I am a hypocrite. I am very proud of my own vocabulary. Sometimes if I write what I think is a very good sentence with lots of elaborate words, I will read it again and again, congratulating myself on my own cleverness. When I read, however, I much prefer things that are blunt and realistic. I enjoy reading poetry, and poetic prose, but it better be the likes of Dick Hugo, Bill Kittredge or Norman Maclean. The sort that socks you in the gut. This has always complicated my reading of Ivan Doig. His triad of books detailing the Montana misadventures of Morris Morgan (which for want of a better description I have decided to dub the “Morrie Trilogy”) could best be described as a writer’s love letter to words. Or, to use a description more in keeping with the tone of the book ‘a wordsmith’s missive of absolute affection to verbose verbiage.’ In the second two books-Work Song, and Sweet Thunder-Doig writes from the point of view of the main character, Morris Morgan. This choice (while a good one) inevitable leads to flowery, unnecessarily elaborate prose and utterly unrealistic dialogue.
That being said, Doig has done something extraordinary with these books. The trilogy very accurately captures the first few decades of the 1900s, a period of great transition in the United States. While Whistling Season (the first book) focusses on the rural agriculture of high plains Montana, the next two move us into Butte, one of the most important urban industrial centers of the west. Both books center on the Anaconda Copper Company’s dominance of the state, perhaps the most important theme of 20th Century Montana history. Work Song addresses labor relations, and the Union’s fight against the Company. Sweet Thunder takes a slightly different tack by exploring the Company’s near monopoly of the press. Doig carefully incorporates a great many details-both significant and trivial-which add to the accuracy of the books.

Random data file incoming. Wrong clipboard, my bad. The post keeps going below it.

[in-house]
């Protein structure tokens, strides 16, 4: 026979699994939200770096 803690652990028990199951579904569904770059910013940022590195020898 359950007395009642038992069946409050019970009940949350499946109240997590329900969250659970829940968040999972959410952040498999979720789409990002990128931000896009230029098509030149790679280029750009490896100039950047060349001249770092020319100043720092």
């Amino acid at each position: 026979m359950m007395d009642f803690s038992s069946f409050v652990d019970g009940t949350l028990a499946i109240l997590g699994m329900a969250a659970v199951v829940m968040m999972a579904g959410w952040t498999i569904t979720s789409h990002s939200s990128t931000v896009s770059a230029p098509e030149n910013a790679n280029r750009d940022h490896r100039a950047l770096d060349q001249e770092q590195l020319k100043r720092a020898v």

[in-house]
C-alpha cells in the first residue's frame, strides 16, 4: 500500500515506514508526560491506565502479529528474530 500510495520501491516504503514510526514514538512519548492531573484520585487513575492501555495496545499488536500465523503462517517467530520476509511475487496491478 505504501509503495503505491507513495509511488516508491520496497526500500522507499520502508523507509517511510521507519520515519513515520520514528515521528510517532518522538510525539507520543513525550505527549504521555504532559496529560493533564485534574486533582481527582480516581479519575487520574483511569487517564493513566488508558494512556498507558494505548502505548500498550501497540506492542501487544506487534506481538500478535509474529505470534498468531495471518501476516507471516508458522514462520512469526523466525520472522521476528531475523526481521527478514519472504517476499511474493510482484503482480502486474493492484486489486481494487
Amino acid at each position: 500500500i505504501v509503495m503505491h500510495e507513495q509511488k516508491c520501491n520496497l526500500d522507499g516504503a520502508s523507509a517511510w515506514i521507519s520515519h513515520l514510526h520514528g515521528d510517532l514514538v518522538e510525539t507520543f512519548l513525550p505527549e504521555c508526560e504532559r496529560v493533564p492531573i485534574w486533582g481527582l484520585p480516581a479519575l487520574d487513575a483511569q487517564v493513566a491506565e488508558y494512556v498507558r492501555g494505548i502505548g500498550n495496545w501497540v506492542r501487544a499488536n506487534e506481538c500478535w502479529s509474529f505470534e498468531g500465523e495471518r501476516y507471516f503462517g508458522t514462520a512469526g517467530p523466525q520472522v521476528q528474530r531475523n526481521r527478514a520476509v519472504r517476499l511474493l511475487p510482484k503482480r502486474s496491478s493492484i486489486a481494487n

Given the subject matter, it wouldn’t be difficult to imagine a bleak, gritty, noir-ish trilogy. Doig does something entirely different. In book review language, Doig has written a delightful romp through Butte in its heyday. He has festooned the playful writing with colorful characters. The Sweet Thunder cast includes the fastidious Morrie, level-headed Grace, a pair of retired Welsh miners (who aren’t related but look the same), a street-urchin called Russian Famine, and a doleful Editor-in-Chief. Morrie lives in the dilapidated mansion of a comically gruff vigilante-turned-librarian who embezzles library funds to build a collection of priceless books. This is Dickens-Lite. You are never quite sure if you are reading a social commentary or a social comedy. For that reason, I love this trilogy. Doig writes with knowledge and clarity. He has done his research, and perhaps most impressively, he makes it fun.
The two books of the Morrie Trilogy that take place in Butte are:
Work Song (Riverhead Books, 2010)
Sweet Thunder (Riverhead Books, 2013)